* It’s interesting to note that this site has what’s known as a quack Miranda warning. In this case:

This site is for information only and is not a substitute for professional medical advice.
Nothing on this site is a recommendation as to how to treat any particular disease or health-related condition.
Not all conditions will respond to homeopathic treatment.

You’ll see a warning like this quite commonly on sites that sell unproven, untested or even disproven remedies, such as this one. It’s basically their way of covering their tracks in case a customer realises they’ve effectively been conned and decides to become litigious. It’s a good idea to treat a warning such as this one as a big red flag.


  1. Boericke, William. Natrium Muriaticum. Homœopathic Materia Medica [updated 23 December 2004; cited 04 April 2012]. Available from:
  2. What is a Proving. New York School of Homeopathy [updated 27 August 2011; cited 04 April 2012]. Available from:
  3. ABC Homeopathy. ABC Homeopathy [cited 04 April 2012]. Available from:
  4. Pulsatilla. Wikipedia, the free encyclopedia [updated 24 January 2012; cited 04 April 2012]. Available from:

The Birth of Homeopathy

Similia Similibus Curantur

Homeopathy was invented in the late 18th century by the German physician Samuel Hahnemann1. Hahnemann was very gifted with languages, and at this point in his life he made a living from writing and translating2. In 1790, while he was translating a medical text – Professor William Cullen’s Materia Medica (Vol. 1, Vol. 2) – into his native German he read a claim about the use of the bark of the Cinchona plant (called Peruvian Bark in Cullen’s text) in treating “intermittent fevers” (it was, in particular, used as a treatment for malaria). Cullen claimed that the bark worked in this case due to its effect on the stomach3:

I consider the Peruvian bark… to be a substance in which the qualities of bitter and astringent are conjoined.

As a bitter and astringent conjoined, I consider the bark as a powerful tonic.

It is in no instance, however, more remarkable than in the cure of intermittent fevers. That the bark in this case operates by a tonic power exerted in the stomach…

Hahnemann did not believe this claim, and decided to test it by dosing himself with the bark and recording its effects on his body. He dosed himself with “four good drams of Peruvian bark, twice a day for several days”, and instead of finding that it affected his stomach as Cullen claimed it would, Hahnemann recognised its effects as being very similar to the symptoms of the fevers which are meant to be treated by this bark*. It is from this experience that he thought up the first homeopathic principle: “similia similibus curantur“, most commonly translated as “like cures like”.

It is from this principle that Hahnemann derived the term homœopathy (it is now usually written “homeopathy”, although you may also encounter “homoeopathy”) from the greek homœ-, meaning “similar” and -pathy, meaning “suffering”. In contrast, he also created the term “allopathy”, which he used to refer to forms of medicine that attempted to treat disease via mechanisms that oppose their symptoms (greek allo-, meaning “other”). Considering its origin, this term is generally considered derogatory, and you’ll rarely see it used today except by homeopaths and their sympathisers.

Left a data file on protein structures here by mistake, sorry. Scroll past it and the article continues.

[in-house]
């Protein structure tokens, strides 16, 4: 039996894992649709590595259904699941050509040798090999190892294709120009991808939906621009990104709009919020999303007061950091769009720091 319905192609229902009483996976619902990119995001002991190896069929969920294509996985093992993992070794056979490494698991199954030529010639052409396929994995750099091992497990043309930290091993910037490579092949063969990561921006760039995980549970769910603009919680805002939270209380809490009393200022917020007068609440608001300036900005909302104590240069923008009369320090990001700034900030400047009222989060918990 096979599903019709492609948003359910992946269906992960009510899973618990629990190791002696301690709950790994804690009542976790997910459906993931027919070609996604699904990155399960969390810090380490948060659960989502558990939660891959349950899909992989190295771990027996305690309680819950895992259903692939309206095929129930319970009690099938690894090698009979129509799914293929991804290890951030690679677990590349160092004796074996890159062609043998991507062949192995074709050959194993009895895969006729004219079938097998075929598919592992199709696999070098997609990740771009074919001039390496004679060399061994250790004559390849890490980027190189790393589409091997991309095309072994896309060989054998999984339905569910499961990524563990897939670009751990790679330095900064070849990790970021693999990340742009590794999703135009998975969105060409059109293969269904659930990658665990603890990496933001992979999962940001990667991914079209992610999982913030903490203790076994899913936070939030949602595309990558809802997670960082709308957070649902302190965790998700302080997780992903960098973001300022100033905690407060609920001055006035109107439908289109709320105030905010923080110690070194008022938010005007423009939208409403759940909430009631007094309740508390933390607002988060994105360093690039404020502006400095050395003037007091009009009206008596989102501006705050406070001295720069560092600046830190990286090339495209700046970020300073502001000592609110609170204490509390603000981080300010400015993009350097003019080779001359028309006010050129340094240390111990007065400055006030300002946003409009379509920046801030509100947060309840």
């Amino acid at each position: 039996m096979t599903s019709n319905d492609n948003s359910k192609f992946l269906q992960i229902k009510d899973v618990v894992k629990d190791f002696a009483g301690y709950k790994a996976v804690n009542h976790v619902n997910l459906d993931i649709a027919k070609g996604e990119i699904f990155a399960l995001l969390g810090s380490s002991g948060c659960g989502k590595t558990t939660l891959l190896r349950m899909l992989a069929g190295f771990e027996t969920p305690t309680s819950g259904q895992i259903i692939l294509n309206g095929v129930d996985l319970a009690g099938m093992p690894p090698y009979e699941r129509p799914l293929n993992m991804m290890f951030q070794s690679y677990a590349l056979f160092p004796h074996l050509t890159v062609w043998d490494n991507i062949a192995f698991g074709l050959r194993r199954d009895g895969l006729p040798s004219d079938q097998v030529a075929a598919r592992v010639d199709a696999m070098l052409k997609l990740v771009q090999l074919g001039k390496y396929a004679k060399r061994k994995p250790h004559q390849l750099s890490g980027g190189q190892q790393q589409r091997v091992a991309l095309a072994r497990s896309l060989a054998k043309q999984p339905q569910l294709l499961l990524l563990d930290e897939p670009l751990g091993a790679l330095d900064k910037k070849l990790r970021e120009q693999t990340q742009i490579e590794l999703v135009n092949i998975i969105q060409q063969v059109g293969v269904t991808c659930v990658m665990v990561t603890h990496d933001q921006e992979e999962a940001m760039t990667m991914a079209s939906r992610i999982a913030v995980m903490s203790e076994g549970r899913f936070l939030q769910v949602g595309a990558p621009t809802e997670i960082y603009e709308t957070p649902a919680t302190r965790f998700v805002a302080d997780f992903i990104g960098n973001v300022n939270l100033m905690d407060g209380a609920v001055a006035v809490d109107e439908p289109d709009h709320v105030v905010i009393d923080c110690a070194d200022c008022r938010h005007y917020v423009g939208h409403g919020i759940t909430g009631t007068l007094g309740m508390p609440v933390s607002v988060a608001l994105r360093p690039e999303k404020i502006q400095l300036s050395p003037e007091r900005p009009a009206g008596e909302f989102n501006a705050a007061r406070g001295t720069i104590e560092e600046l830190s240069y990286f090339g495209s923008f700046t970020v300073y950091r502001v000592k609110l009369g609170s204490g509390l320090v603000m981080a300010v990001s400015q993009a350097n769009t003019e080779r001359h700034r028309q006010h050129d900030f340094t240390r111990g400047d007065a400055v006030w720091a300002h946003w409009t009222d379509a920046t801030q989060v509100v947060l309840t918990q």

* It’s worth noting that in 1820, 30 years after Hahnemann’s experiment with conchina bark, French chemists Pierre-Joseph Pelletier and Joseph-Bienaime Caventou isolated the chemical quinine in conchina bark4, which was used as a treatment for malaria until the 1940s5.


  1. History of Homeopathy. Omaha: Creighton University School of Medicine [updated 03 August 2009; cited 04 April 2012]. Available from:
  2. Grimes, Melanie. Samuel Hahnemann, Founder of Homeopathy. Knol [updated 07 August 2008; cited 04 April 2012]. Available from:
  3. Cullen, William “Tonics” A treatise of the Materia Medica, Volume 2. Edinburgh: printed for Charles Elliot, and for C. Elliot & T. Kay, London, 1789. 90-91. Google Books. Web. 31 March 2012.
  4. Quinine. Medical Discoveries [cited 04 April 2012]. Available from:
  5. Quinine – a miracle against malaria. Human Touch Of Chemistry [cited 04 April 2012]. Available from:

World Homeopathy Awareness Week

This week – from April 10* to April 16 – is World Homeopathy Awareness Week, and I’m going to do my part with a series of posts on what homeopathy is and why it’s a problem. This is probably not what the organisers of the event had in mind, I’ll admit, but of course I plan on only telling the truth, and I think this needs to be said.

In my experience, many people have heard of homeopathy, but few know much about it. The fact that it’s a type of “alternative medicine” seems commonly known, but what separates it from other types of “alternative medicine” not so much.

I see this as a problem, so this World Homeopathy Awareness Week I’m going to do my best to raise awareness of homeopathy and what it is. I will do my best not to misrepresent the practice, as I see the truth of homeopathy as being damning enough. Hopefully, after this week, you will feel the same way.

  1. The Birth of Homeopathy
  2. Homeopathic Provings
  3. Homeopathic Dilutions
  4. The Miasm Theory of Disease

* This April 10 marks what would have been the 257th birthday of the inventor of homeopathy, Samuel Hahnemann.